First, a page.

To create sequences of numbers, NumPy provides the `arange` function which is analogous to the Python built-in `range`, but returns an array.

`arange (start,end,step)`
`start=included end= not included`
`>>> np.arange(0, 2, 0.3)    ##can use floating step value range cant use floatarray([0. , 0.3, 0.6, 0.9, 1.2, 1.5, 1.8])`
` `
`When arange is used with floating point arguments, it is generally not possible to predict the number of elements`
` obtained, due to the finite floating point precision. For this reason, it is usually better to use the function `
`linspace that receives as an argument the number of elements that we want, instead of the step: `
` `

`numpy.arange([start, ]stop, [step, ]dtype=None, *, like=None) `
`np.arange(10)`
``` Note: best practice for `numpy.arange` is to use integer start, end, and
step values. There are some subtleties regarding `dtype`. In the second
example, the `dtype` is defined. In the third example, the array is
`dtype=float` to accommodate the step size of `0.1`. Due to roundoff error,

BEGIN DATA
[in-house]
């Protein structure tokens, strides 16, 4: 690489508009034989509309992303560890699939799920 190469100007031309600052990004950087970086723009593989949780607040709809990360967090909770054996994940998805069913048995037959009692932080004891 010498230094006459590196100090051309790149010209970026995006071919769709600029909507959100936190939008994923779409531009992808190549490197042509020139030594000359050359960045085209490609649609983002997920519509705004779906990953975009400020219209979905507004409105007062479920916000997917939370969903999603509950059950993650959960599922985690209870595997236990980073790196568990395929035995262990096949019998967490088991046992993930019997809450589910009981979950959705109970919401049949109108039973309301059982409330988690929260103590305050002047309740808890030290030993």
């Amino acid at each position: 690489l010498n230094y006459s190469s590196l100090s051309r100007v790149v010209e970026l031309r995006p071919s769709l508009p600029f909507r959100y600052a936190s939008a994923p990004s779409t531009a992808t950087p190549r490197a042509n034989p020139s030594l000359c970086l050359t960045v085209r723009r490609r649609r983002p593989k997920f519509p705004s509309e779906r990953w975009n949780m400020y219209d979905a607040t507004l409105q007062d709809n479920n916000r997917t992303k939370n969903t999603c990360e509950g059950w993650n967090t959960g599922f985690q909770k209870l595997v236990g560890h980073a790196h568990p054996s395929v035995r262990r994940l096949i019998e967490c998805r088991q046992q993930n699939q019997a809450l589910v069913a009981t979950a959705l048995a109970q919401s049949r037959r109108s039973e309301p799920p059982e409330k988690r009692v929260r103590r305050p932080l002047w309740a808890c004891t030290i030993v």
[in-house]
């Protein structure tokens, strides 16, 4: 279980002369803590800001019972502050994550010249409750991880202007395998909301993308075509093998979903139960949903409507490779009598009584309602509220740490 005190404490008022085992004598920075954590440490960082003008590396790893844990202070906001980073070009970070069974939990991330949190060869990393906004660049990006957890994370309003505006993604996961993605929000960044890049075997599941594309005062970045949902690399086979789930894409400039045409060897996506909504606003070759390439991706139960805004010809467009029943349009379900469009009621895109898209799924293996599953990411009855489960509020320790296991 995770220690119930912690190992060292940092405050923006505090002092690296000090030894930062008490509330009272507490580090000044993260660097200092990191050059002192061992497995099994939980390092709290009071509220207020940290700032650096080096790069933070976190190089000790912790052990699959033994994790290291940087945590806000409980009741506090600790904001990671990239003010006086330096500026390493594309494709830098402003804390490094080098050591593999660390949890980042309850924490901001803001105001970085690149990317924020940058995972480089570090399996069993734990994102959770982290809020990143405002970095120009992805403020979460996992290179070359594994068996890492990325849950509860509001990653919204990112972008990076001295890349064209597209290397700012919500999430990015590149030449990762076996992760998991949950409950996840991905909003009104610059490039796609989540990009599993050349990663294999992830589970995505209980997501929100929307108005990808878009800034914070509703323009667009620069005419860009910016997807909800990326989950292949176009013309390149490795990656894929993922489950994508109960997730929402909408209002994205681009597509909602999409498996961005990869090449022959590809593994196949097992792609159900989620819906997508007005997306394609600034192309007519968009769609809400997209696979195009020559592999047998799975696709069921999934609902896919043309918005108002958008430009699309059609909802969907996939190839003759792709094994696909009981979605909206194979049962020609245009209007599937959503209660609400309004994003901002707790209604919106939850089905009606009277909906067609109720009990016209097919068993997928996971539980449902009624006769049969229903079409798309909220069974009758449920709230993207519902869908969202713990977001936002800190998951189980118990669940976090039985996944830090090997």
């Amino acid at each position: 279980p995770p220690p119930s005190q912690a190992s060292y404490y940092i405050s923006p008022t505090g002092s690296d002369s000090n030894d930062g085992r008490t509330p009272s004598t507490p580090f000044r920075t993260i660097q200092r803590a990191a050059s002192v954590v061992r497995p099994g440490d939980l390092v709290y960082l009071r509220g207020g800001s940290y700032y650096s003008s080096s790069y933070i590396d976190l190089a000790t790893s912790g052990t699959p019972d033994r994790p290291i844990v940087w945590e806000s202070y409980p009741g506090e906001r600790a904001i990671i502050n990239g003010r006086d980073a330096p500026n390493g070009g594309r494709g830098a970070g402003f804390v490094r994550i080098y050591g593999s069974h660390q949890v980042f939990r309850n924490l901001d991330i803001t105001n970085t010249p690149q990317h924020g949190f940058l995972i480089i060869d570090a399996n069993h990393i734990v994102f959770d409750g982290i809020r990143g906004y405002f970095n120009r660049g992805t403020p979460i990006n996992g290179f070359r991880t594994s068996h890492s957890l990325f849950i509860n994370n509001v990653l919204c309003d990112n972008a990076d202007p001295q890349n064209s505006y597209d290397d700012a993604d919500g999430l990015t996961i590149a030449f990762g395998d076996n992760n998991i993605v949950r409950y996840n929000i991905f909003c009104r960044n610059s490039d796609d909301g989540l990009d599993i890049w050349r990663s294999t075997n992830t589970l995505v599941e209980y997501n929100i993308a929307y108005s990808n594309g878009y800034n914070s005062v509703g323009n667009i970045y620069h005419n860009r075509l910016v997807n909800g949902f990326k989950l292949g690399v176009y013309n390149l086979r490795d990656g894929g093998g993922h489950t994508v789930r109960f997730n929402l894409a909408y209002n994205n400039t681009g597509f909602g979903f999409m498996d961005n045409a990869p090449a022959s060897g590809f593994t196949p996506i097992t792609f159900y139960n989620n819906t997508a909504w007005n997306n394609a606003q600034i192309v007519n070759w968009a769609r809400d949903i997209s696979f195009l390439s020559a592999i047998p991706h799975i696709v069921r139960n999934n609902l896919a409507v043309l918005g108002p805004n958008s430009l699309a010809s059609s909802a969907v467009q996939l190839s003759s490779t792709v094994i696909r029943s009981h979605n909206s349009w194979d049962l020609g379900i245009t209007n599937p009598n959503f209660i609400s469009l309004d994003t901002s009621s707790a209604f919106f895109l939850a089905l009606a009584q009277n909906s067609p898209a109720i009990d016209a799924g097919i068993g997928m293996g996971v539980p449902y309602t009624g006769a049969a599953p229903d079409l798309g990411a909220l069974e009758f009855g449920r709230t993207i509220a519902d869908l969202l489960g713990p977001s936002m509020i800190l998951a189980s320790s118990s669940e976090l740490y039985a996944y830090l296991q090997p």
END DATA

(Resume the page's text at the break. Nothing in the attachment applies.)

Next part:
the `stop` value is sometimes included.```
` `
````numpy.linspace` will create arrays with a specified number of elements, and
spaced equally between the specified beginning and end values. For
example:```
`np.linspace(1., 4., 6)`
```The advantage of this creation function is that you guarantee the
number of elements and the starting and end point. The previous
`arange(start, stop, step)` will not include the value `stop`.```
` `
`from numpy import pi   ## or use np.pi>>> np.linspace(0, 2, 9) array([0.  , 0.25, 0.5 , 0.75, 1.  , 1.25, 1.5 , 1.75, 2.  ])x = np.linspace(0, 2 * pi, 100)f = np.sin(x)    see also `